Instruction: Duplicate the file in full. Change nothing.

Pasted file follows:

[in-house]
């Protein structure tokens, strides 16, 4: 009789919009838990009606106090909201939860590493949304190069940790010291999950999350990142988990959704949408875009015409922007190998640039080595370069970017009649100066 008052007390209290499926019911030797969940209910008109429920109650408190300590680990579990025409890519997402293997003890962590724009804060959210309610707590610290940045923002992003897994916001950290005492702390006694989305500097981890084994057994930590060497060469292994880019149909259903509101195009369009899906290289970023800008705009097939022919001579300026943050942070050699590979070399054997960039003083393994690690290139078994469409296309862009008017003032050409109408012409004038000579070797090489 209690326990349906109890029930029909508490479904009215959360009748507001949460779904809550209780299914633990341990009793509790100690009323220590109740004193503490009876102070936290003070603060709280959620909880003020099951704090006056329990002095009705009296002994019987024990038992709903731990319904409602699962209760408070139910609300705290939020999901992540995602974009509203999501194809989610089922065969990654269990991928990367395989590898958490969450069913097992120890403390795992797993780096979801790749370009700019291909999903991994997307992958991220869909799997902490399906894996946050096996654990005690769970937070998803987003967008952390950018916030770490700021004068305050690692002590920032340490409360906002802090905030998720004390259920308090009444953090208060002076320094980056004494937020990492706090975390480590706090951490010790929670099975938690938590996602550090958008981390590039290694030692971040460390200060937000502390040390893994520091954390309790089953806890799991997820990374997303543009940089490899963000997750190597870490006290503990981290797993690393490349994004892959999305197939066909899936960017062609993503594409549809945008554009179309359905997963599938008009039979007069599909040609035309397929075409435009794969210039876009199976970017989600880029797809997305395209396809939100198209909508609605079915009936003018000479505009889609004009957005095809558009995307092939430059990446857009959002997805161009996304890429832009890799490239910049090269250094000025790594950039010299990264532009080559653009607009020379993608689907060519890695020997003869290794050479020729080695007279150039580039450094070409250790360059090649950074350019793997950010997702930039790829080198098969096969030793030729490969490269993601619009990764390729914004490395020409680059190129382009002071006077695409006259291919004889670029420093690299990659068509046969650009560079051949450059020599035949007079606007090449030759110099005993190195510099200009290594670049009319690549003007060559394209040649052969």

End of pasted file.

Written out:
[in-house]
């Protein structure tokens, strides 16, 4: 009789919009838990009606106090909201939860590493949304190069940790010291999950999350990142988990959704949408875009015409922007190998640039080595370069970017009649100066 008052007390209290499926019911030797969940209910008109429920109650408190300590680990579990025409890519997402293997003890962590724009804060959210309610707590610290940045923002992003897994916001950290005492702390006694989305500097981890084994057994930590060497060469292994880019149909259903509101195009369009899906290289970023800008705009097939022919001579300026943050942070050699590979070399054997960039003083393994690690290139078994469409296309862009008017003032050409109408012409004038000579070797090489 209690326990349906109890029930029909508490479904009215959360009748507001949460779904809550209780299914633990341990009793509790100690009323220590109740004193503490009876102070936290003070603060709280959620909880003020099951704090006056329990002095009705009296002994019987024990038992709903731990319904409602699962209760408070139910609300705290939020999901992540995602974009509203999501194809989610089922065969990654269990991928990367395989590898958490969450069913097992120890403390795992797993780096979801790749370009700019291909999903991994997307992958991220869909799997902490399906894996946050096996654990005690769970937070998803987003967008952390950018916030770490700021004068305050690692002590920032340490409360906002802090905030998720004390259920308090009444953090208060002076320094980056004494937020990492706090975390480590706090951490010790929670099975938690938590996602550090958008981390590039290694030692971040460390200060937000502390040390893994520091954390309790089953806890799991997820990374997303543009940089490899963000997750190597870490006290503990981290797993690393490349994004892959999305197939066909899936960017062609993503594409549809945008554009179309359905997963599938008009039979007069599909040609035309397929075409435009794969210039876009199976970017989600880029797809997305395209396809939100198209909508609605079915009936003018000479505009889609004009957005095809558009995307092939430059990446857009959002997805161009996304890429832009890799490239910049090269250094000025790594950039010299990264532009080559653009607009020379993608689907060519890695020997003869290794050479020729080695007279150039580039450094070409250790360059090649950074350019793997950010997702930039790829080198098969096969030793030729490969490269993601619009990764390729914004490395020409680059190129382009002071006077695409006259291919004889670029420093690299990659068509046969650009560079051949450059020599035949007079606007090449030759110099005993190195510099200009290594670049009319690549003007060559394209040649052969």